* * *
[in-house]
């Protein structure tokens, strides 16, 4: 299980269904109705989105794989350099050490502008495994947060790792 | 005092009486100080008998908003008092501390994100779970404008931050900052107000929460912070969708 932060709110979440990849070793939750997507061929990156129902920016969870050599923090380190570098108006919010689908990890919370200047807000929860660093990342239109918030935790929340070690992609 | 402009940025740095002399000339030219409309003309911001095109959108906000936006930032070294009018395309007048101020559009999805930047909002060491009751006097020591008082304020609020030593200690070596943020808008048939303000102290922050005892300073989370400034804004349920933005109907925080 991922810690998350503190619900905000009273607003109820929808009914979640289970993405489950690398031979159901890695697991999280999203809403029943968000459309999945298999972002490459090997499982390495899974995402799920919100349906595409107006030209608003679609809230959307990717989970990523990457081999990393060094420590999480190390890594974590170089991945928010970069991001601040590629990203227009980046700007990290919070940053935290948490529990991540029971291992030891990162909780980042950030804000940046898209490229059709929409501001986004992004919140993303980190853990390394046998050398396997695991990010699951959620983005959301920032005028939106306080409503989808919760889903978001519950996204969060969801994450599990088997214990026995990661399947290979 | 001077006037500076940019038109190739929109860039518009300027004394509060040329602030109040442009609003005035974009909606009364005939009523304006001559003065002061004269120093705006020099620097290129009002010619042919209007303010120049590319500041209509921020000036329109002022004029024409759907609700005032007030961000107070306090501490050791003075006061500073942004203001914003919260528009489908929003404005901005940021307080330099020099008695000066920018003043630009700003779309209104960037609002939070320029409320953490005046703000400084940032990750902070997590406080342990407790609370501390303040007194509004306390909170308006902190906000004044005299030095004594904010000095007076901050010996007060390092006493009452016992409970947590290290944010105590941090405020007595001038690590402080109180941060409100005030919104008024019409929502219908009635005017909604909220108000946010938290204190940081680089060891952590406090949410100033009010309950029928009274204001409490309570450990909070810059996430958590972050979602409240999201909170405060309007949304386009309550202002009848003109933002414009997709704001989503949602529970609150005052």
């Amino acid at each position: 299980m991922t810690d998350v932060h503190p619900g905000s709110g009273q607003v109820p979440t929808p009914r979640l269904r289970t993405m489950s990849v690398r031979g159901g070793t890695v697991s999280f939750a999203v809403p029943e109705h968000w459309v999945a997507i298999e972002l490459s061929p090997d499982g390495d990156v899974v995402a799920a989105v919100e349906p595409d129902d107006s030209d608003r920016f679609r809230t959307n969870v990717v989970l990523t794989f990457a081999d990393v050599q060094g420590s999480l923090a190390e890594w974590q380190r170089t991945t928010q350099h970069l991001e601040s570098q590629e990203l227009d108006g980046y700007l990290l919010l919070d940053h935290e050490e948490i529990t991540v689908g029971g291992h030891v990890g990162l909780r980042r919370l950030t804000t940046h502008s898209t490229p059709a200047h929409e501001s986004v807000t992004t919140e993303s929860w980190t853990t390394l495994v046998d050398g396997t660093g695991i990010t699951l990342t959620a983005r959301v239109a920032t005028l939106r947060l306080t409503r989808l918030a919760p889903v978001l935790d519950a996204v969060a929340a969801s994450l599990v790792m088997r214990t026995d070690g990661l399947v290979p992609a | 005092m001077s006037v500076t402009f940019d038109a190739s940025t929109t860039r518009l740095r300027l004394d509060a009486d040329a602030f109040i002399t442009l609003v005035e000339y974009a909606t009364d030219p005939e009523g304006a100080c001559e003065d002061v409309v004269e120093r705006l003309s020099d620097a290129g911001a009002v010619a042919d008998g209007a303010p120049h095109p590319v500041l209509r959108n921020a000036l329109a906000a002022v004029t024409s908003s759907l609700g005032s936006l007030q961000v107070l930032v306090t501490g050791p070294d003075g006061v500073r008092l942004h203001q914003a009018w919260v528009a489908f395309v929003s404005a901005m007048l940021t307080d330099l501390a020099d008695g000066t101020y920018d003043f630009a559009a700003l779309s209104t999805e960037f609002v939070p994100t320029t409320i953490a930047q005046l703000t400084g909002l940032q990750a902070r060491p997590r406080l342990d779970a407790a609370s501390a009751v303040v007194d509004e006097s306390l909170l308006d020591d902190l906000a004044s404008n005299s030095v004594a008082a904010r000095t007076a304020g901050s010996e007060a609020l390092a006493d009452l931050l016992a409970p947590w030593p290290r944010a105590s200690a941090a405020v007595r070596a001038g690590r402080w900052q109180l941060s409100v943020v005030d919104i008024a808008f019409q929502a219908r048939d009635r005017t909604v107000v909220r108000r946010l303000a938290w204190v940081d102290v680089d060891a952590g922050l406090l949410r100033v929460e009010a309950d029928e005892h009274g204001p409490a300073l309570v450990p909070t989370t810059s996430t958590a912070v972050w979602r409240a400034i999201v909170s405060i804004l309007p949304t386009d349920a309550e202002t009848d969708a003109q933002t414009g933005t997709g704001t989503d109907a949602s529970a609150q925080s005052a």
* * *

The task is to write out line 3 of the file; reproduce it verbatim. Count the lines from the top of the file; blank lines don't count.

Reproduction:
């Amino acid at each position: 299980m991922t810690d998350v932060h503190p619900g905000s709110g009273q607003v109820p979440t929808p009914r979640l269904r289970t993405m489950s990849v690398r031979g159901g070793t890695v697991s999280f939750a999203v809403p029943e109705h968000w459309v999945a997507i298999e972002l490459s061929p090997d499982g390495d990156v899974v995402a799920a989105v919100e349906p595409d129902d107006s030209d608003r920016f679609r809230t959307n969870v990717v989970l990523t794989f990457a081999d990393v050599q060094g420590s999480l923090a190390e890594w974590q380190r170089t991945t928010q350099h970069l991001e601040s570098q590629e990203l227009d108006g980046y700007l990290l919010l919070d940053h935290e050490e948490i529990t991540v689908g029971g291992h030891v990890g990162l909780r980042r919370l950030t804000t940046h502008s898209t490229p059709a200047h929409e501001s986004v807000t992004t919140e993303s929860w980190t853990t390394l495994v046998d050398g396997t660093g695991i990010t699951l990342t959620a983005r959301v239109a920032t005028l939106r947060l306080t409503r989808l918030a919760p889903v978001l935790d519950a996204v969060a929340a969801s994450l599990v790792m088997r214990t026995d070690g990661l399947v290979p992609a | 005092m001077s006037v500076t402009f940019d038109a190739s940025t929109t860039r518009l740095r300027l004394d509060a009486d040329a602030f109040i002399t442009l609003v005035e000339y974009a909606t009364d030219p005939e009523g304006a100080c001559e003065d002061v409309v004269e120093r705006l003309s020099d620097a290129g911001a009002v010619a042919d008998g209007a303010p120049h095109p590319v500041l209509r959108n921020a000036l329109a906000a002022v004029t024409s908003s759907l609700g005032s936006l007030q961000v107070l930032v306090t501490g050791p070294d003075g006061v500073r008092l942004h203001q914003a009018w919260v528009a489908f395309v929003s404005a901005m007048l940021t307080d330099l501390a020099d008695g000066t101020y920018d003043f630009a559009a700003l779309s209104t999805e960037f609002v939070p994100t320029t409320i953490a930047q005046l703000t400084g909002l940032q990750a902070r060491p997590r406080l342990d779970a407790a609370s501390a009751v303040v007194d509004e006097s306390l909170l308006d020591d902190l906000a004044s404008n005299s030095v004594a008082a904010r000095t007076a304020g901050s010996e007060a609020l390092a006493d009452l931050l016992a409970p947590w030593p290290r944010a105590s200690a941090a405020v007595r070596a001038g690590r402080w900052q109180l941060s409100v943020v005030d919104i008024a808008f019409q929502a219908r048939d009635r005017t909604v107000v909220r108000r946010l303000a938290w204190v940081d102290v680089d060891a952590g922050l406090l949410r100033v929460e009010a309950d029928e005892h009274g204001p409490a300073l309570v450990p909070t989370t810059s996430t958590a912070v972050w979602r409240a400034i999201v909170s405060i804004l309007p949304t386009d349920a309550e202002t009848d969708a003109q933002t414009g933005t997709g704001t989503d109907a949602s529970a609150q925080s005052a």